Stephen Graham Jones is the author of over 20 books and over 250 short stories. He is a professor of English at the University of Colorado Boulder. A Blackfeet Native American, some of his work explores themes of identity and incorporates autobiographical elements, but he’s too prolific and multifaceted to be pinned down as one specific type of writer. He crosses genre lines from experimental to crime and science fiction, but he may be best recognized for his horror writing, which has earned him several Shirley Jackson and Stoker Award nominations, and the 2012 This Is Horror Award for Best Novel for The Last Final Girl.
Uncanny Magazine: “Rising Star” is a story about time travel with an interesting format. What made you choose to go in that direction to tell this particular story, and how much do you think the format of a story influences the story’s impact on the reader?
Stephen Graham Jones: My favorite stories are stories that don’t look like stories. A ransom note. A recipe. Directions for assembling a shelf. A blog. A catalogue. I’m always looking for ways to smuggle story in, I guess. As for why a grant proposal for this one, it’s probably as simple as everything I’d been reading about the Rising Star find was in academic-type publications, so, for me, “Rising Star” kind of brings that tone in with it. I’m not pulling those bones out of the dirt, I’m pulling them up from pages. Felt right to be bury them back there.
Uncanny Magazine: You say that you’ve read about the Rising Star find primarily in academic journals. How deep does your interest in paleontology run? Is this something you deliberately seek out, or simply one find that captured your imagination and sparked a story?
Stephen Graham Jones: Paleoanthropology is what I read every chance I get. That and horror. When I first came to college, I took an archeology course, because studying hominids was my dream. But then the professor told us on day one that the only digging left to do was in drawers in museums. He was wrong, of course, but I didn’t know that then, so I became a philosophy major, and now I’m here, writing novels. But I’m still that kid wanting to study hominids. The DVD I’ve rented again for this weekend is Cave of Forgotten Dreams, and I just bought that book Images of the Ice Age. This stuff’s where my heart is.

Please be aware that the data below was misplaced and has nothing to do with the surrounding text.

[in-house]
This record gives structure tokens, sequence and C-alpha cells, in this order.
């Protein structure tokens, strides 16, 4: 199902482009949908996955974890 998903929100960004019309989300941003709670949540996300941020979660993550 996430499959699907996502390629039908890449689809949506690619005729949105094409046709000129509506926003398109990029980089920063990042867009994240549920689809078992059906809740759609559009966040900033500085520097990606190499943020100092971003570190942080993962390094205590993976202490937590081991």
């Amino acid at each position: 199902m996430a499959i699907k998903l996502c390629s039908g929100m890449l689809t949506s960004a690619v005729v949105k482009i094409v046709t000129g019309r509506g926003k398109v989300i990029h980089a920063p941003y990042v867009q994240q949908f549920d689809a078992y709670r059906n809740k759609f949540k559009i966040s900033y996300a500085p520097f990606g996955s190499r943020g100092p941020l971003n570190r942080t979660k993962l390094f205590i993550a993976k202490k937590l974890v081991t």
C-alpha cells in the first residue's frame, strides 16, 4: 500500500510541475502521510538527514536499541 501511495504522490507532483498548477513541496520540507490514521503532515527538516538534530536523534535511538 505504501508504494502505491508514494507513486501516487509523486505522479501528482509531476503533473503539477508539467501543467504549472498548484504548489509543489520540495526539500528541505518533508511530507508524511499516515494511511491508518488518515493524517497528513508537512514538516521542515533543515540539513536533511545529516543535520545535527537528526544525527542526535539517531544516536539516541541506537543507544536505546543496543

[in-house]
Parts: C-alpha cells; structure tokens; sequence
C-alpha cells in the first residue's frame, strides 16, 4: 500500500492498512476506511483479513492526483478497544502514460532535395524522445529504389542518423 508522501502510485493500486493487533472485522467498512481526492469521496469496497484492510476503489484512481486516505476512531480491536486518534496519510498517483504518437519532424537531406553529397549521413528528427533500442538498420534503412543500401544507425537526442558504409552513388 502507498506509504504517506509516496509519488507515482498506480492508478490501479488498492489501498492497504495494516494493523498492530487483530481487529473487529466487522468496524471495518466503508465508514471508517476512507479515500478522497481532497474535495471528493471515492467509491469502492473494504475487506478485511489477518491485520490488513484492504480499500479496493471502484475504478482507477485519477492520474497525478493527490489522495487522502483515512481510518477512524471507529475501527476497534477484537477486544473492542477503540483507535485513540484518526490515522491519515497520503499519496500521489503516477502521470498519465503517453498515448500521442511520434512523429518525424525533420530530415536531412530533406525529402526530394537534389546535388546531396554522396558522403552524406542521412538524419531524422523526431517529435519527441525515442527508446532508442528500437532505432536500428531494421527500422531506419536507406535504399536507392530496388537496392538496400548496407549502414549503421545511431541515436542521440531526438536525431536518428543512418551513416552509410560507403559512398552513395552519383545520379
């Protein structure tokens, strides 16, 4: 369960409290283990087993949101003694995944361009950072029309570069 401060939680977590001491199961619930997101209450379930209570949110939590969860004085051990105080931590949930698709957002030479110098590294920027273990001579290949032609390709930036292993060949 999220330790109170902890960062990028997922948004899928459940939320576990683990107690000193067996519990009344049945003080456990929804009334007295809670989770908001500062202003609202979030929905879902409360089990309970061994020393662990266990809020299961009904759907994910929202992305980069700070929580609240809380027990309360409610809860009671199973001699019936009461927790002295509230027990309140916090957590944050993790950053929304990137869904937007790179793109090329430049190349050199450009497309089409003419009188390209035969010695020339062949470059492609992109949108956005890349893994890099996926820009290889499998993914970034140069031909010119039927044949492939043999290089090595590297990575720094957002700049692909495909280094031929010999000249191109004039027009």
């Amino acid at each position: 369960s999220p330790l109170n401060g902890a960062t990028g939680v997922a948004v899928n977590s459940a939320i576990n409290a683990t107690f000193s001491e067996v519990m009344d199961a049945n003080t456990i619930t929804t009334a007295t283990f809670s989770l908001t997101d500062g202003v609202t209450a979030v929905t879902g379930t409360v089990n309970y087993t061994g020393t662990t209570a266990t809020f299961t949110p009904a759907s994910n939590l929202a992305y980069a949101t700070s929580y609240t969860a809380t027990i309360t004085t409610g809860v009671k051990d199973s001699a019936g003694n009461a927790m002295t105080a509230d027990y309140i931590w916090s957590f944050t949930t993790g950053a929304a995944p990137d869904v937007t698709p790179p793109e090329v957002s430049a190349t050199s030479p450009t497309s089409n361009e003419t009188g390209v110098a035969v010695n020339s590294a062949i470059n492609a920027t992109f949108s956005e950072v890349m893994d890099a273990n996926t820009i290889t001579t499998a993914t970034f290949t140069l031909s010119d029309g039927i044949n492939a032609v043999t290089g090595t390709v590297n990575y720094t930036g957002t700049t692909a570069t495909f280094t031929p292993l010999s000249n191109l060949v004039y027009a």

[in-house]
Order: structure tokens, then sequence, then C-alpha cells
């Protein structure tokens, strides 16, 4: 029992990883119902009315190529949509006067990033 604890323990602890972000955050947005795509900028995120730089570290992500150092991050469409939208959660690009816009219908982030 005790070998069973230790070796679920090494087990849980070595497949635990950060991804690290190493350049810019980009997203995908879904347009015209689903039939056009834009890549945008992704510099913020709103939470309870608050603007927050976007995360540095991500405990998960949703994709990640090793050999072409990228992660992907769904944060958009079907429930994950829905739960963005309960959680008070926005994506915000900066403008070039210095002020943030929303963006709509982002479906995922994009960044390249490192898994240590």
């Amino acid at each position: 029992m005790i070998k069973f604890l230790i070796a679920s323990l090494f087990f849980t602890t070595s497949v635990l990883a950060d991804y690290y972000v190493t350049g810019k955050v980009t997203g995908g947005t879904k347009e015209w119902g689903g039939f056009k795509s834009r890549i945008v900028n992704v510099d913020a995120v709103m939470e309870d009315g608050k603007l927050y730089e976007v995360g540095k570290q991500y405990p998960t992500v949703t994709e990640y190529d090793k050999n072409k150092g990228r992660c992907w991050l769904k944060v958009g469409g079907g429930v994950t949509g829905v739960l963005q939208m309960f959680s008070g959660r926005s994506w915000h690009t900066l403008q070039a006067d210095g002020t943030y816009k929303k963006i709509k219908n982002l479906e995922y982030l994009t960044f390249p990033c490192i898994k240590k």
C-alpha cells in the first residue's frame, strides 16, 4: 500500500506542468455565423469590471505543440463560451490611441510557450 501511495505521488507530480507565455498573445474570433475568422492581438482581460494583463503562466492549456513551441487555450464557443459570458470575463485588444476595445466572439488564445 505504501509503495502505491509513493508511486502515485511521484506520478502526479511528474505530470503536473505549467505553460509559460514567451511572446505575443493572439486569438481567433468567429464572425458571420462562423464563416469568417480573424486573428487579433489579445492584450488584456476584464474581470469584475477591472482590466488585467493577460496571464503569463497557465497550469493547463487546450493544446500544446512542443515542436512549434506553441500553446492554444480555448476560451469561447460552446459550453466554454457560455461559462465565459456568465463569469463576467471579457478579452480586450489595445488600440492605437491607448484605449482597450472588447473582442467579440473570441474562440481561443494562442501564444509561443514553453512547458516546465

Uncanny Magazine: In the world of “Rising Star” people can go back in time, but not forward. How far back would you choose go if you had to? Would you try to blend in and not leave anachronistic evidence for future discovery, or would you deliberately do things to mess with future researchers?
Stephen Graham Jones: I’d be honor-bound to step on as few butterflies as possible. As for where I’d go, that’d be right where this grant proposal wants to send people: the dawn of hominids. I want to see the first of us stand up on two feet. And to know why that happened. Was it to see farther? Was it to hold a baby to the chest better, now that we had less hair for that baby to clutch? Did we stand up to carry two bags of groceries instead of just one? Was it to run, to breathe? Some breeding pressure or social thing? Heat dispersion? I mean—maybe our height then always scratched our shoulders on a certain part of a grass blade, which left us vulnerable to infection or parasite. Or maybe we just didn’t like getting burrs stuck into our hands. It could have been something that simple. Granted, one life likely isn’t enough to figure that out, as it was a gradual process, and having it all happen in one location is kind of a fantasy. But still. Even to just be there for part of it.
Uncanny Magazine: You’ve said before that you don’t want to be pigeonholed “as an Indian writer,” which is understandable, and which seems to be something you’ve successfully avoided so far. While it’s definitely true that people should be able to write about more than just one facet of their lived experiences, there are also a lot of good arguments for the importance of stories about marginalized people told in their own voices. What are your feelings on that, and how do they manifest in your work?
Stephen Graham Jones: I just figure I am Blackfeet, so every story I tell’s going to be Blackfeet. Also, there’s not just one “Blackfeet” story, of course. There’s not a single American Indian narrative. And every single one’s valid. Also, I’m from West Texas, so every story I tell, it’s a West Texas story. You can’t really escape where you come from, and you always inhabit the political space you inhabit. Just, what you have to figure out, it’s what you want to sell, what you don’t want to sell.
Uncanny Magazine: You’ve got a PhD and spend your days teaching at the university level, but your early education was fraught, and you left school before graduating. Do you have any thoughts about how the education system might better reach out to students like teenage you?
Stephen Graham Jones: Reward curiosity rather than punish it. And don’t tell those of us in the back of the classroom to keep our greasy heads off the chalkboard. My solution was usually just to keep my whole greasy self out of the classroom, thanks.
Uncanny Magazine: You’re an incredibly prolific writer. Tell us about some of the projects you have coming out next.
Stephen Graham Jones: My Hero, a comic book, lands in May, from Hex Publishers, and my horror novella Mapping the Interior is out from Tor in June. And of course stories and stories and stories, all over the place.
Uncanny Magazine: Thank you so much for sharing your thoughts with us!
© 2017 by Uncanny Magazine